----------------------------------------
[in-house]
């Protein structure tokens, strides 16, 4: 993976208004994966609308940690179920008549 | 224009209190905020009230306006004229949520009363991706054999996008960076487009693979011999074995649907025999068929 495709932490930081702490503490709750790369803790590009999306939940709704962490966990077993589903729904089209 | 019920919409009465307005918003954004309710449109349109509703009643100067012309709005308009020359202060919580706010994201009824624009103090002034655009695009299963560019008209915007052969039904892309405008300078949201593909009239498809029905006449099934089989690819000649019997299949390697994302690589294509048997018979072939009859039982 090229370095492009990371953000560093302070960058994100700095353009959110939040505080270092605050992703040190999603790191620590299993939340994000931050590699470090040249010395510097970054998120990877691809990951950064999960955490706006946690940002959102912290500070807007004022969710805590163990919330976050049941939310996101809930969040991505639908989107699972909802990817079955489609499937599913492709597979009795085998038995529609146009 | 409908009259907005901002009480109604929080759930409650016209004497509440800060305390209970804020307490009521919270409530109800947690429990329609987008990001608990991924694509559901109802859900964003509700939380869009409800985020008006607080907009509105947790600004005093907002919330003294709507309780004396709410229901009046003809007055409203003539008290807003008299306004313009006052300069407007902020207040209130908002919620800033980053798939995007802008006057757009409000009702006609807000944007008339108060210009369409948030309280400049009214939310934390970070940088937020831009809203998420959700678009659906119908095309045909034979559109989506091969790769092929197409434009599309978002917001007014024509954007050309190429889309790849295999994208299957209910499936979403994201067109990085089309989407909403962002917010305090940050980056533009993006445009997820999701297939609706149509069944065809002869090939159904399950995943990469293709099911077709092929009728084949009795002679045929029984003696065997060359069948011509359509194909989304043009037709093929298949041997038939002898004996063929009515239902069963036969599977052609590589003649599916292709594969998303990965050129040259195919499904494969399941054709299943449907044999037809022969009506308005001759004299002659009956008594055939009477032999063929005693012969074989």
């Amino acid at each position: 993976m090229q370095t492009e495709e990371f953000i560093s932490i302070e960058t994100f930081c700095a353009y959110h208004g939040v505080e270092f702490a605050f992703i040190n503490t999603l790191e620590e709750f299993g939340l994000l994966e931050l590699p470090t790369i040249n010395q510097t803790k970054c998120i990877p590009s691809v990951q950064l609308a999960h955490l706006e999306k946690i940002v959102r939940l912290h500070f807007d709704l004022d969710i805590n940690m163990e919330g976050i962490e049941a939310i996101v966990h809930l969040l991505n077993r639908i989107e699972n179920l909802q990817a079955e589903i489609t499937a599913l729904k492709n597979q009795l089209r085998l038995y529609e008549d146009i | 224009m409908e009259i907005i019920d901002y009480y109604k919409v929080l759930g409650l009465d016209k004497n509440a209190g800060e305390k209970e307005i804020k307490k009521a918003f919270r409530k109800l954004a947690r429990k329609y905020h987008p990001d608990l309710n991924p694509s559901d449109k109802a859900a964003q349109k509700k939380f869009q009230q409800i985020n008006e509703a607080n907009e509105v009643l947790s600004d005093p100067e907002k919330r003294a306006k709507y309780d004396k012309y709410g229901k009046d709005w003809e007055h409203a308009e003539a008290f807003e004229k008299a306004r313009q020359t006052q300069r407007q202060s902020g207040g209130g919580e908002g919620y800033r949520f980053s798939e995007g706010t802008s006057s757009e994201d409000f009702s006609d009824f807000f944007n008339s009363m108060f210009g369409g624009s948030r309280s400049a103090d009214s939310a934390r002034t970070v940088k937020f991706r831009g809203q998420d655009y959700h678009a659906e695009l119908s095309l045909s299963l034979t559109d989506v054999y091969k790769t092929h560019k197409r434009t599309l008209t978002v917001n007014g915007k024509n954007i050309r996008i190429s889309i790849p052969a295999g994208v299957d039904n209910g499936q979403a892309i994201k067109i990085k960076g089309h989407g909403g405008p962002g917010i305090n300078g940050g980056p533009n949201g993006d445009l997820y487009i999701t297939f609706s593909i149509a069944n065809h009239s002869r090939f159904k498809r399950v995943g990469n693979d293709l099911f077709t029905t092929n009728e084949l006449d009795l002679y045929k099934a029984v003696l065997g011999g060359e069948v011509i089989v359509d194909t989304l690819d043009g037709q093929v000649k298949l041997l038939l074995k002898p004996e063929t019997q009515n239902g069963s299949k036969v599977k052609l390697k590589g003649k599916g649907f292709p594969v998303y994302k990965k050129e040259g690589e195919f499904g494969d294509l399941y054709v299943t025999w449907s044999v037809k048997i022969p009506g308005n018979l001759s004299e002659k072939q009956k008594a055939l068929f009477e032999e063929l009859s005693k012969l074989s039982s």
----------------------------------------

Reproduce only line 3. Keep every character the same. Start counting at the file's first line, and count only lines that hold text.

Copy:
């Amino acid at each position: 993976m090229q370095t492009e495709e990371f953000i560093s932490i302070e960058t994100f930081c700095a353009y959110h208004g939040v505080e270092f702490a605050f992703i040190n503490t999603l790191e620590e709750f299993g939340l994000l994966e931050l590699p470090t790369i040249n010395q510097t803790k970054c998120i990877p590009s691809v990951q950064l609308a999960h955490l706006e999306k946690i940002v959102r939940l912290h500070f807007d709704l004022d969710i805590n940690m163990e919330g976050i962490e049941a939310i996101v966990h809930l969040l991505n077993r639908i989107e699972n179920l909802q990817a079955e589903i489609t499937a599913l729904k492709n597979q009795l089209r085998l038995y529609e008549d146009i | 224009m409908e009259i907005i019920d901002y009480y109604k919409v929080l759930g409650l009465d016209k004497n509440a209190g800060e305390k209970e307005i804020k307490k009521a918003f919270r409530k109800l954004a947690r429990k329609y905020h987008p990001d608990l309710n991924p694509s559901d449109k109802a859900a964003q349109k509700k939380f869009q009230q409800i985020n008006e509703a607080n907009e509105v009643l947790s600004d005093p100067e907002k919330r003294a306006k709507y309780d004396k012309y709410g229901k009046d709005w003809e007055h409203a308009e003539a008290f807003e004229k008299a306004r313009q020359t006052q300069r407007q202060s902020g207040g209130g919580e908002g919620y800033r949520f980053s798939e995007g706010t802008s006057s757009e994201d409000f009702s006609d009824f807000f944007n008339s009363m108060f210009g369409g624009s948030r309280s400049a103090d009214s939310a934390r002034t970070v940088k937020f991706r831009g809203q998420d655009y959700h678009a659906e695009l119908s095309l045909s299963l034979t559109d989506v054999y091969k790769t092929h560019k197409r434009t599309l008209t978002v917001n007014g915007k024509n954007i050309r996008i190429s889309i790849p052969a295999g994208v299957d039904n209910g499936q979403a892309i994201k067109i990085k960076g089309h989407g909403g405008p962002g917010i305090n300078g940050g980056p533009n949201g993006d445009l997820y487009i999701t297939f609706s593909i149509a069944n065809h009239s002869r090939f159904k498809r399950v995943g990469n693979d293709l099911f077709t029905t092929n009728e084949l006449d009795l002679y045929k099934a029984v003696l065997g011999g060359e069948v011509i089989v359509d194909t989304l690819d043009g037709q093929v000649k298949l041997l038939l074995k002898p004996e063929t019997q009515n239902g069963s299949k036969v599977k052609l390697k590589g003649k599916g649907f292709p594969v998303y994302k990965k050129e040259g690589e195919f499904g494969d294509l399941y054709v299943t025999w449907s044999v037809k048997i022969p009506g308005n018979l001759s004299e002659k072939q009956k008594a055939l068929f009477e032999e063929l009859s005693k012969l074989s039982s």